I have two sons. My oldest, who is 7, has Down Syndrome, and my youngest, age 5, is “normal” – whatever that means. They are like most brothers: Sometimes they get along, and sometimes they fight. They play together when they’re not grabbing each other’s stuff, they yell and laugh a lot, and they conspire against me whenever they can. As for me, I am just like other mothers: I spend a lot of time schlepping the boys around, meeting with their teachers, planning birthday parties, and sorting socks. In other words, we are pretty much a typical family.
My problem can be summed up in one word: strangers. No matter where we are, people smile and say that my oldest boy “must be a handful” (when he’s actually more cheerful and resilient than my younger son). Others say that I’m “courageous.” (Because I’m a mom? Because raising my sons is a battle?) Sometimes they point out my son to their own children and talk about him, loudly (!), which feels like they’re using him as an object lesson. Worst of all, so many people ask if I knew my son had Down Syndrome when I was pregnant. In other words, why didn’t I have an abortion?
I actually was pregnant when I found out my baby had Down Syndrome, and yes, I was incredibly upset. I was also terrified. It took a lot of time and counseling and education to get past my misconceptions and make decisions that felt right for me and my family. So I know that these strangers mean well—they just don’t know as much as I do about it. But I’m so tired of it. There are even days when I avoid going to the grocery store, the mall, and even the playground because I just can’t deal with the stares and questions. How can my family (and I) have normal lives when the world thinks we are so abnormal?
First of all, you are courageous. Raising children is not for the faint of heart, regardless of what your kids are like or how capable you are or whether you cook every night or hit the drive thru or homeschool or go the public route or cut coupons or have five nannies. None of it matters. If you’re a mom, you deserve a badge of courage.
What’s hard is when people pin that badge on you for the wrong reason. For one thing, it’s a huge insult to your kids. Are they really so demanding and difficult that you need to be braver than any other mother? Sure, some kids are more challenging than others, for all kinds of reasons. But raising them isn’t about courage. It’s about love.
The wrong badge is only the beginning. You also get to wear a crown, to be noble and willing to sacrifice all for the sake of God and Queen—when maybe you aren’t. Maybe you plant your kids in front of Scooby Doo for just one godforsaken hour so you can check Facebook and have a glass of wine. Maybe you rely on takeout because you hate cooking, or let your kids sleep in their clothes because enough with the whining already. Aren’t you allowed those imperfections? Why do you have to be so perfect, all the time? Why do you have to care about a crown that (gasp) doesn’t even exist?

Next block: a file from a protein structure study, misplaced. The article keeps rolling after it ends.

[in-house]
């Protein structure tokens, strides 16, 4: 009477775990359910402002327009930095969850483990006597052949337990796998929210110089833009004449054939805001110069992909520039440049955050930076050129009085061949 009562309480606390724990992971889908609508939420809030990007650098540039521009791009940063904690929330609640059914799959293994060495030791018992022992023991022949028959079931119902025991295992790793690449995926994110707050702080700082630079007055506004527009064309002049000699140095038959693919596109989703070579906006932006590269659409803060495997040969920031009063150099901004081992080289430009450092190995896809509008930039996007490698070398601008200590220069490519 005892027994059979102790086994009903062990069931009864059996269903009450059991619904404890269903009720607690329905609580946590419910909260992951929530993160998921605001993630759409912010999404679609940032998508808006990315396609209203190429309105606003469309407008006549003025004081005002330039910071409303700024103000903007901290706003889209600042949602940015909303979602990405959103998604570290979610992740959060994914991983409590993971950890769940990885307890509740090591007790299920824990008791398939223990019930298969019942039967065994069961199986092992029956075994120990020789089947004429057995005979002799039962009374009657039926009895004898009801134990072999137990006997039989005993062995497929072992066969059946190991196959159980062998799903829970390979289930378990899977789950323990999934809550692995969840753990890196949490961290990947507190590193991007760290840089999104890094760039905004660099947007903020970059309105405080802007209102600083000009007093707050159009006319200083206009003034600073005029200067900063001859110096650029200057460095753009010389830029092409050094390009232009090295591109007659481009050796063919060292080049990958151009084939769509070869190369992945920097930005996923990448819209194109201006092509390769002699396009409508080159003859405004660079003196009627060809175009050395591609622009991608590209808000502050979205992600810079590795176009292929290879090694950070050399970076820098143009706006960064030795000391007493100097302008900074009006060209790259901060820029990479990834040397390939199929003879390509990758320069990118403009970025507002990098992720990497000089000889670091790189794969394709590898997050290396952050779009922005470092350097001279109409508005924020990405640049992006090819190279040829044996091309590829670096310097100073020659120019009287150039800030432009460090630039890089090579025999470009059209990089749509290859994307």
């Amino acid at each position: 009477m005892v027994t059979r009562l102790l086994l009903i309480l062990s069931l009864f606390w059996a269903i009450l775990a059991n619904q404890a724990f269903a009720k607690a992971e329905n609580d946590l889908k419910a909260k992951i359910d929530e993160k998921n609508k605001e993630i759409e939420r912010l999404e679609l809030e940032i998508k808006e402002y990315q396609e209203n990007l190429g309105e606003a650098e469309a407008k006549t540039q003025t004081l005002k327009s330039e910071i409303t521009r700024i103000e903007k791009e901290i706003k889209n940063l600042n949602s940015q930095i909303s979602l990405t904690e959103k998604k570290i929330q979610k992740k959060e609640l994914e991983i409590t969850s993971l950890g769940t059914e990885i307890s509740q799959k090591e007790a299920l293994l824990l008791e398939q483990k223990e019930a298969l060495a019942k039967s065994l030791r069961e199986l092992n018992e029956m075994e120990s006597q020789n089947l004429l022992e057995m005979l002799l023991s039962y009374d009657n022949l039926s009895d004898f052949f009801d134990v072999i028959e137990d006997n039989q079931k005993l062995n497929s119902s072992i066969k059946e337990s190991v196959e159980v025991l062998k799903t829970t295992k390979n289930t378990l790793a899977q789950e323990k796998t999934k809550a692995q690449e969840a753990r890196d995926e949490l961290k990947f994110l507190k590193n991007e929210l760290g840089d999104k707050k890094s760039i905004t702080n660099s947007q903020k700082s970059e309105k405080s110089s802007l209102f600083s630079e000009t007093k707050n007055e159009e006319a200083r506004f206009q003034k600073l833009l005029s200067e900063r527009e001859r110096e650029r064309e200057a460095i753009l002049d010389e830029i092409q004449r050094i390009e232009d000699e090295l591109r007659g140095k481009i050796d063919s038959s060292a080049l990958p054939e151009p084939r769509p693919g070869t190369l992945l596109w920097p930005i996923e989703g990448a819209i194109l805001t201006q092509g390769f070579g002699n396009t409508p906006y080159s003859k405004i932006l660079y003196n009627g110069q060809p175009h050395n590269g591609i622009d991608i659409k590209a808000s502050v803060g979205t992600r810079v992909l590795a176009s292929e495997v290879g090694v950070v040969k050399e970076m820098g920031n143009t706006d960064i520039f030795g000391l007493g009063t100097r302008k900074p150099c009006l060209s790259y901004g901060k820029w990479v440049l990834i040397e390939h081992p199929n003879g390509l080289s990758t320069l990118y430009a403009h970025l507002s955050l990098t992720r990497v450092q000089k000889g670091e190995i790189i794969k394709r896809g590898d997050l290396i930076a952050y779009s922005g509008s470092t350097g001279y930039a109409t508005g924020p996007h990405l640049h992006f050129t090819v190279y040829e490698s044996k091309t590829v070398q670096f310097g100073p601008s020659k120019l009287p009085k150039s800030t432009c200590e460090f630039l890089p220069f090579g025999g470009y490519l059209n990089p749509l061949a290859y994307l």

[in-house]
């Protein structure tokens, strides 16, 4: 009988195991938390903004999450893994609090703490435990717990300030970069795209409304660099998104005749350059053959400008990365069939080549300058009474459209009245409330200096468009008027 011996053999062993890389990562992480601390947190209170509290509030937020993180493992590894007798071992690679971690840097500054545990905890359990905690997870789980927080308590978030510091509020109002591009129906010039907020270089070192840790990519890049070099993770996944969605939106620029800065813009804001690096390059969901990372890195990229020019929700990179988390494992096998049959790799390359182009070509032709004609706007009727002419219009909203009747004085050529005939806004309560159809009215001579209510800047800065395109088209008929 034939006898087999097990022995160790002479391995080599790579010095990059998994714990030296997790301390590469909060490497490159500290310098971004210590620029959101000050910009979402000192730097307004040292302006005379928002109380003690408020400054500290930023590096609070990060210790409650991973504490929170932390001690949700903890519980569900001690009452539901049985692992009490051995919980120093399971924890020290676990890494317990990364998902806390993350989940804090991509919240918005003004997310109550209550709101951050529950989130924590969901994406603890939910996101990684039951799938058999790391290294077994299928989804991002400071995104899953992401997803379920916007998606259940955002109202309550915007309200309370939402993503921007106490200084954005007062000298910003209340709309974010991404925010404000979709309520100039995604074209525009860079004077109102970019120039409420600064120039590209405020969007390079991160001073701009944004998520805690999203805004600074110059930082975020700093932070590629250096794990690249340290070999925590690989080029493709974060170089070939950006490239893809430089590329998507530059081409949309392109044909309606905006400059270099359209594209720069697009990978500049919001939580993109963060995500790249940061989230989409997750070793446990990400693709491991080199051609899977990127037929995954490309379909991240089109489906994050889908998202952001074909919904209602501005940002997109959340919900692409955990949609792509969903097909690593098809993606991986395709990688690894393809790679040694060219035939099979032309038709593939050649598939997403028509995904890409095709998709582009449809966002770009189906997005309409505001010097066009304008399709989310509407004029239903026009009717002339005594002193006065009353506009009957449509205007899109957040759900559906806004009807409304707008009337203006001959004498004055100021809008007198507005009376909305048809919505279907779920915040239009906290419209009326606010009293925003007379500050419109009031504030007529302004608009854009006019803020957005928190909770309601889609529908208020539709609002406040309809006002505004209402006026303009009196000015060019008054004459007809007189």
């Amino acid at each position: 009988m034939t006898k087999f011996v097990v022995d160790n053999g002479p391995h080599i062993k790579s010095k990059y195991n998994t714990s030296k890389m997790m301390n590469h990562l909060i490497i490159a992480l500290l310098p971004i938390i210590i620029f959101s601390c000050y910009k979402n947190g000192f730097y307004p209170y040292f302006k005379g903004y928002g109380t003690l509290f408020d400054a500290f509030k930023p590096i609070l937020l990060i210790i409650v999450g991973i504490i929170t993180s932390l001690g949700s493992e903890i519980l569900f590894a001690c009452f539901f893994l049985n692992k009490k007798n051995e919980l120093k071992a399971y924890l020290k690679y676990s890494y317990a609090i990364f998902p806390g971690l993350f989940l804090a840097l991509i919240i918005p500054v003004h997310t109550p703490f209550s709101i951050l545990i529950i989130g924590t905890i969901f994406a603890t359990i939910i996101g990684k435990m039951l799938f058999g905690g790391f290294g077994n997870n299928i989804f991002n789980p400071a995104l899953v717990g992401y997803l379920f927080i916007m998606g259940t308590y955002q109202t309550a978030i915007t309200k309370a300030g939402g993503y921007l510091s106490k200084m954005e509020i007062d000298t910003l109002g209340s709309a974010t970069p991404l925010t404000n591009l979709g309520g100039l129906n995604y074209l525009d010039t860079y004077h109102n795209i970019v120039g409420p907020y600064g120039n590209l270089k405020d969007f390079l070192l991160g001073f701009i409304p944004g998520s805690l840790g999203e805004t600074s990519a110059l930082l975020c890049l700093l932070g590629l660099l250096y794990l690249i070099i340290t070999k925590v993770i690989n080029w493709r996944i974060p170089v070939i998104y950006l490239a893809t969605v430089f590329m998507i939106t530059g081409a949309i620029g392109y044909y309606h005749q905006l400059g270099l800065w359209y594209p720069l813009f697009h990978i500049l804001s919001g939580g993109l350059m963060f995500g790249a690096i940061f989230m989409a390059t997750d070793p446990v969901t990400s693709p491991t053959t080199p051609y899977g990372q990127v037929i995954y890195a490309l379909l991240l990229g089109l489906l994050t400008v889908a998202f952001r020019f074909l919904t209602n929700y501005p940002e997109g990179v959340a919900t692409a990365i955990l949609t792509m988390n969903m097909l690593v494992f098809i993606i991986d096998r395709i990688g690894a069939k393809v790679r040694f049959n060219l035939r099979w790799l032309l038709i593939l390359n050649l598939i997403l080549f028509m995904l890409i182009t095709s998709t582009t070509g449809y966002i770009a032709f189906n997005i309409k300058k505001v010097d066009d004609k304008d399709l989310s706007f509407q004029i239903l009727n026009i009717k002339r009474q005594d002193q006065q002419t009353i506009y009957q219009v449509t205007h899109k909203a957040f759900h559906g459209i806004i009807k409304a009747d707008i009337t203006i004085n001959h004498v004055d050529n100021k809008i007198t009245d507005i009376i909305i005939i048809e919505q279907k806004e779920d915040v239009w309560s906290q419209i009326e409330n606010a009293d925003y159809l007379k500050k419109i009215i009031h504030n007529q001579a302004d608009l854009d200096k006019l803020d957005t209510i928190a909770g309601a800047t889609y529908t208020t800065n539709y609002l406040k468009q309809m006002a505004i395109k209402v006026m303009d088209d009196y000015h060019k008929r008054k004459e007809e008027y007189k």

The short answer is you don’t.
I’ll admit right up front that ditching my own crown was much, much easier for me because my son’s differences are less obvious. My capital Q quirky, introverted son self-isolates, preferring to be alone. With any group of children he is far removed, happily engaged with his own imagination. He’s a real-life Calvin and Hobbes, fully alive somewhere else, and resenting it when others yank him back to so-called reality. During our playground years, that meant that I was isolated, too. Keeping an eye on him meant that I was far away from the other mothers, missing out on the socializing that I craved. Still, it wasn’t that hard. My son was happy and safe, and I loved just watching him play. What a kid! What an imagination! Maybe he’d be a writer, too!
One day, when all the other kids were playing touch football, I was with my son on the other side of the playground, applauding as he hung upside down and floated on the far-away and gravity-free Planet Monkey Bars. That’s when another mom made her way to me, smiling gently. “You are so amazing to let him be who he is,” she said. WTF? What did that even mean? He is who he is. I wasn’t letting him do that any more than I was letting him have dark hair. And even if I had a choice, why would I change who he was?
That was five years ago and I’m still mad. So I can only imagine how tired and aggravated you feel to hear things like that every single day. So my answer to your question may seem inadequate, or at least in the category of Easier Said Than Done. But if you want to live a normal life when the world thinks you are abnormal, my advice is:
Live a normal life.
Just do it. Own it. There’s no escaping the ignorance of other people, even when they have kind hearts. Still, it might make it easier if you have a few stock responses so you won’t be knocked off-guard every time someone approaches you. You’re so courageous? “Not really, but thanks.” Your son must be a handful? “He’s actually pretty easy, but thanks.” Did you know he had Down syndrome when you were pregnant? “TMI!” or a cheerful and (half) joking “I’d tell you, but then I’d have to kill you.”
Bottom line: Live in the world, and rest when you need to. Go shopping, play at the playground, eat out, do all the things you want to do and don’t worry about other people. As you said early in your letter, “normal—whatever that means.” So screw normal. Other people’s definitions don’t have to be yours. Define what it means for you and your family and float, gravity-free, without other people’s misguided ideas weighing you down. It’s your life, not theirs. Live it.